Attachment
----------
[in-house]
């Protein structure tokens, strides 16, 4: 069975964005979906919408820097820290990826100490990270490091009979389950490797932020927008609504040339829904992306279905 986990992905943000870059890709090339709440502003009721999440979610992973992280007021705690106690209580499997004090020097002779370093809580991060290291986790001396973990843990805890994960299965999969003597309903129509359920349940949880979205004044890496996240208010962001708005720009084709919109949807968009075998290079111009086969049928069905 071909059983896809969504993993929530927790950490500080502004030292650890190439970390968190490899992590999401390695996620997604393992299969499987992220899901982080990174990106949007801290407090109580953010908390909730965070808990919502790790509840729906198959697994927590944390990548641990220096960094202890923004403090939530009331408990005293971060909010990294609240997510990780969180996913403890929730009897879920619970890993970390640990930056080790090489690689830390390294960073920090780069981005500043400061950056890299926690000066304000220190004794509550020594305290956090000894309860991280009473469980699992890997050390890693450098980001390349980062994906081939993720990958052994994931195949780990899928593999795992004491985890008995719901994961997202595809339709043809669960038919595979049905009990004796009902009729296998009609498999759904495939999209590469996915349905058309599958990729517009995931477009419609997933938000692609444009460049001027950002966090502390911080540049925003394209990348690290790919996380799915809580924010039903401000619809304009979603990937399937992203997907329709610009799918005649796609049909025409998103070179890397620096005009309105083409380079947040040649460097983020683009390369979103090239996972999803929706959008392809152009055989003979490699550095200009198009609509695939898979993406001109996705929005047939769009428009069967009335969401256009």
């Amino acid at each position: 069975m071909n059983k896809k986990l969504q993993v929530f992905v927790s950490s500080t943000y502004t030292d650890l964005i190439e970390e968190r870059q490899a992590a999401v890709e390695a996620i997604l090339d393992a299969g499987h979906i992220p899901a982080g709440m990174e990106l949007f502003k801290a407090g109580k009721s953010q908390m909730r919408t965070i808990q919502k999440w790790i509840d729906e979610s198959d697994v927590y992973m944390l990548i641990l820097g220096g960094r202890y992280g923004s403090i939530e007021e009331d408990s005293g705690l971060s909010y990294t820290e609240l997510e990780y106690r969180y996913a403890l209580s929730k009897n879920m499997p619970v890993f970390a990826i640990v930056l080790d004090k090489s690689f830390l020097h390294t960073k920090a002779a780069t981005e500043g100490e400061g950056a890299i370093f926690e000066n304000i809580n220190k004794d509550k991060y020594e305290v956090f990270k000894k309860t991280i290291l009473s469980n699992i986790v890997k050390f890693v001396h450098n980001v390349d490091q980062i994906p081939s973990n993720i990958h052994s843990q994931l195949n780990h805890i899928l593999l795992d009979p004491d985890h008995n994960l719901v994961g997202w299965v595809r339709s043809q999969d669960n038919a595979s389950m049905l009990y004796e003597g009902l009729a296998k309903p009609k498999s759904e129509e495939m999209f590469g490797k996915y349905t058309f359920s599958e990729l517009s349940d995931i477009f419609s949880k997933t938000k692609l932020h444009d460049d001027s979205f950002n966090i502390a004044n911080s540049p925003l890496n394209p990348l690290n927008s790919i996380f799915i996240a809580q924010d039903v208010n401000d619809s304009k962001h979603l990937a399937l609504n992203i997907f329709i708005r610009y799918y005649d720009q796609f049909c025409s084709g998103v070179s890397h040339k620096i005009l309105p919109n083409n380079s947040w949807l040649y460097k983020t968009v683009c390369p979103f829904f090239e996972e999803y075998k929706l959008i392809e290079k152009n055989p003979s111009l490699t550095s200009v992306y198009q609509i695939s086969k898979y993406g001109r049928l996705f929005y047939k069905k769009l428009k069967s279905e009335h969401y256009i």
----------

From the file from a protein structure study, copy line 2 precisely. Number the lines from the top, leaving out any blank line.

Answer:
């Protein structure tokens, strides 16, 4: 069975964005979906919408820097820290990826100490990270490091009979389950490797932020927008609504040339829904992306279905 986990992905943000870059890709090339709440502003009721999440979610992973992280007021705690106690209580499997004090020097002779370093809580991060290291986790001396973990843990805890994960299965999969003597309903129509359920349940949880979205004044890496996240208010962001708005720009084709919109949807968009075998290079111009086969049928069905 071909059983896809969504993993929530927790950490500080502004030292650890190439970390968190490899992590999401390695996620997604393992299969499987992220899901982080990174990106949007801290407090109580953010908390909730965070808990919502790790509840729906198959697994927590944390990548641990220096960094202890923004403090939530009331408990005293971060909010990294609240997510990780969180996913403890929730009897879920619970890993970390640990930056080790090489690689830390390294960073920090780069981005500043400061950056890299926690000066304000220190004794509550020594305290956090000894309860991280009473469980699992890997050390890693450098980001390349980062994906081939993720990958052994994931195949780990899928593999795992004491985890008995719901994961997202595809339709043809669960038919595979049905009990004796009902009729296998009609498999759904495939999209590469996915349905058309599958990729517009995931477009419609997933938000692609444009460049001027950002966090502390911080540049925003394209990348690290790919996380799915809580924010039903401000619809304009979603990937399937992203997907329709610009799918005649796609049909025409998103070179890397620096005009309105083409380079947040040649460097983020683009390369979103090239996972999803929706959008392809152009055989003979490699550095200009198009609509695939898979993406001109996705929005047939769009428009069967009335969401256009």